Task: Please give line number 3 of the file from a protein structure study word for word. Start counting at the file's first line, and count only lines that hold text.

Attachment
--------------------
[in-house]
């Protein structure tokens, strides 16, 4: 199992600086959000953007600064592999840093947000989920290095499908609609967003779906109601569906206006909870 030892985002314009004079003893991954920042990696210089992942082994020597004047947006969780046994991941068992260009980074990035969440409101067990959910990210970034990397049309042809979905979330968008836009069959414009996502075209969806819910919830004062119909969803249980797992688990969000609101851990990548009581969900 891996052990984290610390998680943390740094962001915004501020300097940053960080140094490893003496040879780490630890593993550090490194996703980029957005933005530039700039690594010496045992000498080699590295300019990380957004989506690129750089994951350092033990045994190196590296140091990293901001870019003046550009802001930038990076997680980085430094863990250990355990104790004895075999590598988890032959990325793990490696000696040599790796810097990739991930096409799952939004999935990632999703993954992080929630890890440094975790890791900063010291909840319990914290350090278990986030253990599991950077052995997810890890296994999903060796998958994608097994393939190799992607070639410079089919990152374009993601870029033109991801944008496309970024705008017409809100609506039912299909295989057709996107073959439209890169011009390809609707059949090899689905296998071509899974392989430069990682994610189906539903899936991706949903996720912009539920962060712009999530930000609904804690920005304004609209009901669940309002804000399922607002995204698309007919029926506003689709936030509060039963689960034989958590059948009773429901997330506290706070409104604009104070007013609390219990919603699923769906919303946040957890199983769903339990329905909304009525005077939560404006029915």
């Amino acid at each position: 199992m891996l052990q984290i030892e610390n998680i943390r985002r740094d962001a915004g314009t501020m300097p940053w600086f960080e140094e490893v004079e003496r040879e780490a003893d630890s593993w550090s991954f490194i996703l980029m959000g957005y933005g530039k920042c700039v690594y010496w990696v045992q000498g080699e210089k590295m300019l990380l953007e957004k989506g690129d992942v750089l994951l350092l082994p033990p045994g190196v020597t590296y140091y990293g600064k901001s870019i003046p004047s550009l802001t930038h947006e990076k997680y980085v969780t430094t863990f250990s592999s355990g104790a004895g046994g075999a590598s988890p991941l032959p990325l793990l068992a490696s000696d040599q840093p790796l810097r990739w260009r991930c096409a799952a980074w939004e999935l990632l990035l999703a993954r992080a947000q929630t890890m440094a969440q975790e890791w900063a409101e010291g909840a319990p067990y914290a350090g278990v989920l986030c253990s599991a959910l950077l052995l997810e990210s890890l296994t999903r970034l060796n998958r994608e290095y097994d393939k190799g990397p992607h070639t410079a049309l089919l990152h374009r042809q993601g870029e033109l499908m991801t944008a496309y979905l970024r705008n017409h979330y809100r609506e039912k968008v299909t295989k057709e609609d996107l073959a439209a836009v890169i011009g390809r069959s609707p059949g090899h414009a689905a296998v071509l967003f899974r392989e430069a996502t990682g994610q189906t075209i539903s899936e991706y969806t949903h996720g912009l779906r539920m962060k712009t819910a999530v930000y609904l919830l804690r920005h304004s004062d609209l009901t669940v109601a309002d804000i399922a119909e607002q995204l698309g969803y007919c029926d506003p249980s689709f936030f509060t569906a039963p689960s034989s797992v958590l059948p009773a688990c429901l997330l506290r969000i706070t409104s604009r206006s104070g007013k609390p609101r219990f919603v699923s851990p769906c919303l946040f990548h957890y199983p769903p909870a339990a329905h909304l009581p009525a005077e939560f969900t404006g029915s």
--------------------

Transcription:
């Amino acid at each position: 199992m891996l052990q984290i030892e610390n998680i943390r985002r740094d962001a915004g314009t501020m300097p940053w600086f960080e140094e490893v004079e003496r040879e780490a003893d630890s593993w550090s991954f490194i996703l980029m959000g957005y933005g530039k920042c700039v690594y010496w990696v045992q000498g080699e210089k590295m300019l990380l953007e957004k989506g690129d992942v750089l994951l350092l082994p033990p045994g190196v020597t590296y140091y990293g600064k901001s870019i003046p004047s550009l802001t930038h947006e990076k997680y980085v969780t430094t863990f250990s592999s355990g104790a004895g046994g075999a590598s988890p991941l032959p990325l793990l068992a490696s000696d040599q840093p790796l810097r990739w260009r991930c096409a799952a980074w939004e999935l990632l990035l999703a993954r992080a947000q929630t890890m440094a969440q975790e890791w900063a409101e010291g909840a319990p067990y914290a350090g278990v989920l986030c253990s599991a959910l950077l052995l997810e990210s890890l296994t999903r970034l060796n998958r994608e290095y097994d393939k190799g990397p992607h070639t410079a049309l089919l990152h374009r042809q993601g870029e033109l499908m991801t944008a496309y979905l970024r705008n017409h979330y809100r609506e039912k968008v299909t295989k057709e609609d996107l073959a439209a836009v890169i011009g390809r069959s609707p059949g090899h414009a689905a296998v071509l967003f899974r392989e430069a996502t990682g994610q189906t075209i539903s899936e991706y969806t949903h996720g912009l779906r539920m962060k712009t819910a999530v930000y609904l919830l804690r920005h304004s004062d609209l009901t669940v109601a309002d804000i399922a119909e607002q995204l698309g969803y007919c029926d506003p249980s689709f936030f509060t569906a039963p689960s034989s797992v958590l059948p009773a688990c429901l997330l506290r969000i706070t409104s604009r206006s104070g007013k609390p609101r219990f919603v699923s851990p769906c919303l946040f990548h957890y199983p769903p909870a339990a329905h909304l009581p009525a005077e939560f969900t404006g029915s």